THIS STUDY WAS SENT TO US, we thought you should know what it says.




There were not enough recording sessions due to technology before Runaway Scoring began with sessions in Seattle and Salt Lake City and around the world well over ten years ago.

Scoring for episodic TV using live musicians is almost a thing of the past. Digital sampling and the introduction of Giga Studio have replaced many live instruments for lower budget TV, film and all recordings. Home studios are the norm now, and every composer in LA has one with all the black boxes to record and deliver scores without live players.

The turn around time for episodic TV and Jingles is very short, which does not lend itself to scoring outside of LA, therefore most is done here, with or without live players. The turnaround factor is key in determining if a score for a production is even able to go out of town. Features, TV Movies, Cable Movies, Documentaries, and Records tend to all have longer turn around times, therefore it can be easily planned to score these out of town in advance.

The Internet and Digital Technology have made it possible to record anywhere in the world now. Got a laptop or hard drive with PRO TOOLS? – you can come back with an entire score stored on it.

The Quality of players around the globe is not an issue anymore – great players are everywhere and getting better each time they play a scoring date. Although maybe not the case with Commercial music scoring – i.e.: Jazz, R & B, Pop – LA still the place for crossover music.

The Movie Producers and movie studios are not so concerned with quality – the bottom line is money. The argument that LA is the best place to score doesn’t hold water anymore.

The major motion picture studios sign collective bargaining agreements with the AFM and enjoy non – AFM jobs out of town without any retribution from the AFM. The buck is not stopping on any AFM officer’s desk when a major studio decides to score out of town.

The newer film companies and producers are not concerned with the way contracts used to be. These are “new” business people with options other than the AFM to get scores recorded. They are only utilizing the simple business principles of supply and demand.

The quality of recording facilities around the globe is state of the art.

These Orchestras around the globe are now very aggressively competing for scoring jobs.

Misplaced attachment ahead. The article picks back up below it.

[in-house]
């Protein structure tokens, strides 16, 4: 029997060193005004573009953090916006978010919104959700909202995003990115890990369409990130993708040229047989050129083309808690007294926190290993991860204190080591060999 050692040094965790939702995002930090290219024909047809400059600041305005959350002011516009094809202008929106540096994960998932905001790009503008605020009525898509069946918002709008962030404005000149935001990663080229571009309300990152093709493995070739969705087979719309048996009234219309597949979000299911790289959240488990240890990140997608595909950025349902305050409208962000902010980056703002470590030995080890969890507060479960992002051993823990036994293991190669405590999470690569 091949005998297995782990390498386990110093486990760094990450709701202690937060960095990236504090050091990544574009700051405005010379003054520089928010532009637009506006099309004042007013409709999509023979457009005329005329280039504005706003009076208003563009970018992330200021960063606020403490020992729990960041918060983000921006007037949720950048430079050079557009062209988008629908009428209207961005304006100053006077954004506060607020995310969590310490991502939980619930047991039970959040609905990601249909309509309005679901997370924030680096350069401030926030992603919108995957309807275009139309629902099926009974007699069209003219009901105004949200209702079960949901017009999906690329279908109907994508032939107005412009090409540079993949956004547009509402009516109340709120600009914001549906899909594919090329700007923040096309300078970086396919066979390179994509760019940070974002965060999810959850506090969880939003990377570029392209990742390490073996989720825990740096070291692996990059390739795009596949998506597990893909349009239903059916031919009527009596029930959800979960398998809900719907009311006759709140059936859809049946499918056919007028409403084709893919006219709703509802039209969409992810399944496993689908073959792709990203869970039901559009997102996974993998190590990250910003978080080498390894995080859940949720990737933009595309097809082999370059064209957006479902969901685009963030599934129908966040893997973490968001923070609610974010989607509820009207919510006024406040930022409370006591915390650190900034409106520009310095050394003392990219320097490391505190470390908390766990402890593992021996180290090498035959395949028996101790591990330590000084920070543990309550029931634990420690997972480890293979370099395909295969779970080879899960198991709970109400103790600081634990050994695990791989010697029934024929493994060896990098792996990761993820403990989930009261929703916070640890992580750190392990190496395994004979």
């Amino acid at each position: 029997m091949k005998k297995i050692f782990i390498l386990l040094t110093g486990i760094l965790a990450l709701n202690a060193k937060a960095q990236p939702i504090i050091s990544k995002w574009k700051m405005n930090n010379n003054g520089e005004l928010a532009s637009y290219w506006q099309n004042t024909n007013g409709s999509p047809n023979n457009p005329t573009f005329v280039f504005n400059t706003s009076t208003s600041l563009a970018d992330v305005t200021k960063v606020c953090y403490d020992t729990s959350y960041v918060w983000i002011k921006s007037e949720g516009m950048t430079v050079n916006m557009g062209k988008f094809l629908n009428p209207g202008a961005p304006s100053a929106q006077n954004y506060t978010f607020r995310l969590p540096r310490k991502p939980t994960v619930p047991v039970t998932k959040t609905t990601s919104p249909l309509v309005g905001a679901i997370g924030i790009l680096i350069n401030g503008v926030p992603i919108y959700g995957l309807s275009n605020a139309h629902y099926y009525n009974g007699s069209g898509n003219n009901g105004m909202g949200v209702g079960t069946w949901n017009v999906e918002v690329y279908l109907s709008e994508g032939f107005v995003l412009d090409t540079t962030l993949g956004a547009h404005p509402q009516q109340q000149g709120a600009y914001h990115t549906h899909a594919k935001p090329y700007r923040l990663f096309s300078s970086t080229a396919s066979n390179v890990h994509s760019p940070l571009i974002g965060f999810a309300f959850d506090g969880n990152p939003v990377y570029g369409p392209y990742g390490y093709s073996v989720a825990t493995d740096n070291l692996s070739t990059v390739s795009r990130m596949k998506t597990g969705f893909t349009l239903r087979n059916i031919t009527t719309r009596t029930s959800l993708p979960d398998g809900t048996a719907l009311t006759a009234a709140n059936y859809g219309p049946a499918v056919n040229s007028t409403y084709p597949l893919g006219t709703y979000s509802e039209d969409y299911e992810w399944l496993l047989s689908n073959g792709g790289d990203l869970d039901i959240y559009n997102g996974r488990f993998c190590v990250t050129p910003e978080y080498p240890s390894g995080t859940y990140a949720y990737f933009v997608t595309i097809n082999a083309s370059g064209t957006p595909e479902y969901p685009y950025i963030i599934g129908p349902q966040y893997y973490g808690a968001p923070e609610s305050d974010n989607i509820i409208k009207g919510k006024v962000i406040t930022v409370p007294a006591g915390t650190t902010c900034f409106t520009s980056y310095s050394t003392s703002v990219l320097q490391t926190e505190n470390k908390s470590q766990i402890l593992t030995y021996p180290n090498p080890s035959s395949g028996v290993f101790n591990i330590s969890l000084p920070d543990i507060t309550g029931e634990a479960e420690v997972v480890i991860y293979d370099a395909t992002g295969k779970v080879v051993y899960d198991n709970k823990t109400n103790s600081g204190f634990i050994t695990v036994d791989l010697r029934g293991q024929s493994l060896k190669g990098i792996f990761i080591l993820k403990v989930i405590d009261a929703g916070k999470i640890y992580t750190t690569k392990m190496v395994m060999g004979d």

Some of these orchestras are working for the same front-end wages as us without benefits and without residuals for most of the recording platforms – except for Eastern Europe, which is typically around 15 dollars per hour per player without benefits and without residuals.

The Secondary Markets Special Payment was fund created in the 60’s when today’s technology did not exit – the only place to score was in LA – times have changed and we have not changed with them. We no longer control the monopoly on scoring sessions – period.

Ignoring global competition can be likened to an Ostrich putting it’s head in the sand – competition is just business and choosing to ignore what’s happening around the globe is absurd.

There are many more musicians that are NOT part of the “recording elite” that are excluded from recording sessions because of sheer LACK of volume of recording work today. These “non-elite” musicians in LA are ready to go to work now. Although, they are all very fearful to speak up because of possible blacklisting by the “recording elite”. The few “elite” sessions that are left seem to be enough to support the “elite” and therefore protection of these sessions from others and of course protection of their residuals is at the top on their list.

THIS IS A BIG DEAL BREAKER: Many composer deals today are “PACKAGE DEALS”. In Translation – “here is your money for all in to score this movie” – and most times at the insistence of the production company the composer is told absolutely “ NO MUSICIANS UNION”!

Many productions are originally slated to be non-union from the beginning because of fears of back end residuals. These productions would stand a chance of becoming union if producers had another option in place that they knew about. Granted, we argue residuals are small, to some producers any residual is a deal breaker for the musicians for scoring. They are choosing to do business that way.

All of the Composers that have scored out of town have had a job to do – deliver music. They are work for hire employees and do what their employers ask them to do. Times have changed and employers dictate the marketplace, not employees. The marketplace is the benchmark for what is happening. The marketplace is telling us what to do very plainly.

If the competition around the globe is offering a comparable quality product or service at the same price or lower without residuals, holding firm to existing AFM agreements with hopes of producers and composers choosing to stay here in order to support LA musicians is just not going to happen.

The RMA has been very instrumental in new recording platforms and efforts for new work opportunities. BUT, if the RMA is the police “watch dog” for the recording arena within the AFM, then on their watch, for well over the last ten years, we have witnessed the flight of work out of town with great losses to all within the AFM. The AFM is supposed to work for the whole body – not just a small special interest group. Only about 20-25% of the RMA membership works consistently in those “elite” sessions, therefore 80-75% of the RMA members are left out in the cold as well.

This study is in no way an attempt to divide the recording musicians and pit them against each other. It is supposed to engage talks within all of the recording music community to arrive at solutions that will bring back the work with every possible recording musician in mind, not just RMA “elite” members.

James Fitzpatrick – books 4 orchestras self explanatory
Andrew Brown

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